Sixteen year old Ateqeh Rajabi was executed for ‘acts incompatible with chastity’ and publicly hanged on a street in the city centre of Neka, Iran. She had no legal representation and was mentally ill. The judge, who had time to criticise her dress sense, hanged her himself and sentenced her co-defendant to 100 lashes. Ateqeh’s sentence was carried out on 15 August and, sometime later, her grave was robbed. Ateqeh Rajabi was one of four children executed in Iran this year and ten have been executed since 1990, so it’s an upward trend.
It’s an extreme case, but a robust judicial system will take extreme situations in its stride. Here a remote and, on its own terms, highly moral community has succeeded in finding a hate figure to persecute and murder. While the Iranian Supreme Court – which is supposed to keep a check on things – has been proved incompetent.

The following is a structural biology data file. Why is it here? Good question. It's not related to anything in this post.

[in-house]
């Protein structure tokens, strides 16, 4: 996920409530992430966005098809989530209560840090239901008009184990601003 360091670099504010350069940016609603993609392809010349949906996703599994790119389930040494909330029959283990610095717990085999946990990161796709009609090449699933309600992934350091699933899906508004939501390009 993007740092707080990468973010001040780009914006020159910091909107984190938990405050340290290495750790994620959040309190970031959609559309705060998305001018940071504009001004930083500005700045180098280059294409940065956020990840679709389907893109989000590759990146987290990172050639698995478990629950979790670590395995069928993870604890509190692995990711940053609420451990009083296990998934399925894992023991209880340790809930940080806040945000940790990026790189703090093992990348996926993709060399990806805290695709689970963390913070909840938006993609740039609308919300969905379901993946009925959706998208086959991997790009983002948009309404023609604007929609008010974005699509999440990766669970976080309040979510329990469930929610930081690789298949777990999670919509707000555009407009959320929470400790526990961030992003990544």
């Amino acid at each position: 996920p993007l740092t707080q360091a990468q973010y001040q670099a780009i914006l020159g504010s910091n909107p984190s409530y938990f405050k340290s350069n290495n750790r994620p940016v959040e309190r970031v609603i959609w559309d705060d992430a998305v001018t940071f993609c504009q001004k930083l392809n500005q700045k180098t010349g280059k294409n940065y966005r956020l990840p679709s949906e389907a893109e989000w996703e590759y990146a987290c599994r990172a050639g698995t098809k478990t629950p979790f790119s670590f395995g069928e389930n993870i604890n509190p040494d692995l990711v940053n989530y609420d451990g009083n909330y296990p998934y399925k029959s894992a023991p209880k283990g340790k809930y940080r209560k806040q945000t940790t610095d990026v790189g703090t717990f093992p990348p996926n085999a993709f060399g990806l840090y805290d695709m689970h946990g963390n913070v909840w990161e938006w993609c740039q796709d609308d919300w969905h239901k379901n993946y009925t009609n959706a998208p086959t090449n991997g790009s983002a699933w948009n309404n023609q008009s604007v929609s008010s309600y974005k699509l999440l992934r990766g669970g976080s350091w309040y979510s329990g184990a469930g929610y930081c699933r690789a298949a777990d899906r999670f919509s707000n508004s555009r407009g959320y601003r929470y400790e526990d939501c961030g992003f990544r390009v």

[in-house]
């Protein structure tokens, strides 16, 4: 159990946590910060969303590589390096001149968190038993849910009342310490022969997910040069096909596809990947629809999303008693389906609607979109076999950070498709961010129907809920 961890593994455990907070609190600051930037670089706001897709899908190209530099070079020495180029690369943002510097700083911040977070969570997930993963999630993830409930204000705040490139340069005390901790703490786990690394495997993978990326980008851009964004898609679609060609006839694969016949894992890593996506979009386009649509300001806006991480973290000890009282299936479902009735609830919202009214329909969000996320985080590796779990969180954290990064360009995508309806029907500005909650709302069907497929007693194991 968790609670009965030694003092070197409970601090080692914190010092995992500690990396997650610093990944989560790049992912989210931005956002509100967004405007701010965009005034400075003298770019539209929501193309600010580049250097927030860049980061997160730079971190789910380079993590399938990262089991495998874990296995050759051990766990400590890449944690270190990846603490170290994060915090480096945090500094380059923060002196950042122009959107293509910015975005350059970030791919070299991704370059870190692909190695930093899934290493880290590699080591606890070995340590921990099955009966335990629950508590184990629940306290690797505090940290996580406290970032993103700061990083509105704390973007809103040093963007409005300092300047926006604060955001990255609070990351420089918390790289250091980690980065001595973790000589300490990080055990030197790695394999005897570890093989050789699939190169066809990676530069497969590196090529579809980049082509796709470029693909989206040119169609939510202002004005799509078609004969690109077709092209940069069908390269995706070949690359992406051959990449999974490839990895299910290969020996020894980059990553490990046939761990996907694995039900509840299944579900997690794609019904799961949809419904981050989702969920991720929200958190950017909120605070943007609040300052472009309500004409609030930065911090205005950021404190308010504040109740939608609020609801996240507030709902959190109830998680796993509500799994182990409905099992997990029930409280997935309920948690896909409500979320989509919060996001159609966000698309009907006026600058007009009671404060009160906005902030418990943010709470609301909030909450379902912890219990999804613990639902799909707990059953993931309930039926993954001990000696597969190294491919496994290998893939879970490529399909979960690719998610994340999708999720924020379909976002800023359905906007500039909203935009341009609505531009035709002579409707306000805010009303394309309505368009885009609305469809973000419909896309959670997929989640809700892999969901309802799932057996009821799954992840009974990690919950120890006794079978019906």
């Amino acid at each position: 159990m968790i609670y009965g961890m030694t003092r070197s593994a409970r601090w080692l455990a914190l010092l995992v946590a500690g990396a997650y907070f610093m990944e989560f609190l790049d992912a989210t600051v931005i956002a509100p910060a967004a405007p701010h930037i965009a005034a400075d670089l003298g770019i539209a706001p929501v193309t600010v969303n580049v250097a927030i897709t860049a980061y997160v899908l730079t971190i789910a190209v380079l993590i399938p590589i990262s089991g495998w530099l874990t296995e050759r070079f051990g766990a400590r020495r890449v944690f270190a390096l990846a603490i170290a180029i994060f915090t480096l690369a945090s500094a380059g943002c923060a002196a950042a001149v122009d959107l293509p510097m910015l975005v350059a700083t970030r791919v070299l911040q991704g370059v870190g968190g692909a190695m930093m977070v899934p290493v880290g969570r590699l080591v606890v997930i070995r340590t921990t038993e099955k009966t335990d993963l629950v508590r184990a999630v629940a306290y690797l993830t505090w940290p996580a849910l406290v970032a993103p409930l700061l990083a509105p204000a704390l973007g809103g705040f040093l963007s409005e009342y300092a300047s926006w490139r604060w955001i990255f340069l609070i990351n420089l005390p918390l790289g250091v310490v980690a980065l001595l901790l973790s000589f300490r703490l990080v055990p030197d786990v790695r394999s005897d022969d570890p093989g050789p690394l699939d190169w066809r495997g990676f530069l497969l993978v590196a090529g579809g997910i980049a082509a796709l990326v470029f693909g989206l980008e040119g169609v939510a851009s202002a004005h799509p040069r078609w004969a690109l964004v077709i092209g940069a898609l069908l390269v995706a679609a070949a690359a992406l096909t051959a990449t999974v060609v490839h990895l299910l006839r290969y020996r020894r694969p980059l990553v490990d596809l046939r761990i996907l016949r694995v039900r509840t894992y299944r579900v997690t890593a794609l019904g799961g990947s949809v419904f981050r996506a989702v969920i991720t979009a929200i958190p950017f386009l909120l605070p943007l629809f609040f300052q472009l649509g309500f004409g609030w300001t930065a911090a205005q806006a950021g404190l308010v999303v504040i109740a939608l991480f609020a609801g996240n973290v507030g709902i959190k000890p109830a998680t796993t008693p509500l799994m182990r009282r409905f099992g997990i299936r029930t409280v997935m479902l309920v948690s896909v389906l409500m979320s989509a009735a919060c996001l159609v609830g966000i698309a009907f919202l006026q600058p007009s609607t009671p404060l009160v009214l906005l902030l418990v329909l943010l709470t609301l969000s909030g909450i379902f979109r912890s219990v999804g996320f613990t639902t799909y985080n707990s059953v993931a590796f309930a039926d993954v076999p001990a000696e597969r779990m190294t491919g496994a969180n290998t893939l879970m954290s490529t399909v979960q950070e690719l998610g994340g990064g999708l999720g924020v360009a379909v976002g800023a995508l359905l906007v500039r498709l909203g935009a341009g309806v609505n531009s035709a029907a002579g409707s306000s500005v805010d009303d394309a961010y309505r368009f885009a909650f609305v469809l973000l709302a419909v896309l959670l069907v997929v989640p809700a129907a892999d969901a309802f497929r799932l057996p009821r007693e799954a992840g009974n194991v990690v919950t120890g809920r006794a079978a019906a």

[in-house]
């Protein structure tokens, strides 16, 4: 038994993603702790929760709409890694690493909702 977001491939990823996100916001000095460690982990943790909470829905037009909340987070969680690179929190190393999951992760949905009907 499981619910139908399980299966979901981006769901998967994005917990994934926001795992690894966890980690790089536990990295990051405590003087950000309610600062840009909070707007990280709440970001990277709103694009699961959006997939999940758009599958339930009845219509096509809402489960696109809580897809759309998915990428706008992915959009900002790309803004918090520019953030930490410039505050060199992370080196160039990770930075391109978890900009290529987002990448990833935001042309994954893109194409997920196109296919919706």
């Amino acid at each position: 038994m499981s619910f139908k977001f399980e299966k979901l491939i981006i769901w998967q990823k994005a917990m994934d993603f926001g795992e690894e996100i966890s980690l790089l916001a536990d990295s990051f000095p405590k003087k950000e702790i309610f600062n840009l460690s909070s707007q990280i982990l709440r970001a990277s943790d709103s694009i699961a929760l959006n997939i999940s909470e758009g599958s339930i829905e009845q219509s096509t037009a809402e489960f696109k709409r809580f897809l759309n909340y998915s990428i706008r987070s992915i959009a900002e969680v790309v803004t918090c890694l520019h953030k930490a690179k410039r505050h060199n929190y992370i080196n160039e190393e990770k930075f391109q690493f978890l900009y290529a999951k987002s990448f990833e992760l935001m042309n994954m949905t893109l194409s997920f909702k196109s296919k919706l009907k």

Ateqeh Rajabi’s fate has been highlighted by Amnesty International as part of its on-going campaign against the death penalty and the execution of children in particular. Children can receive the death penalty in just five countries, so it’s a campaign with success in its sights. The other four are China, Pakistan, the Democratic Republic of Congo and the United States of America.
Coming back to Iran. The good news is that the Guardian Council, Iran’s highest legislative body, is considering a ban and Iran is a signatory to the UN Convention on the Rights of the Child and the International Covenant on Civil and Political Rights, both treaties that outlaw the execution of children. You can do a tiny little bit to nudge them along with just two clicks. First, click this e-mail link, then click send. You may add or subtract from my suggested text as you see fit, but please keep it polite.
If it seems unlikely to you that a polite e-mail will make a difference, you should read these quotes from people to whom Amnesty International has made a difference. If you get any sort of reply, you should let Amnesty know.
Control Arms……Executing children II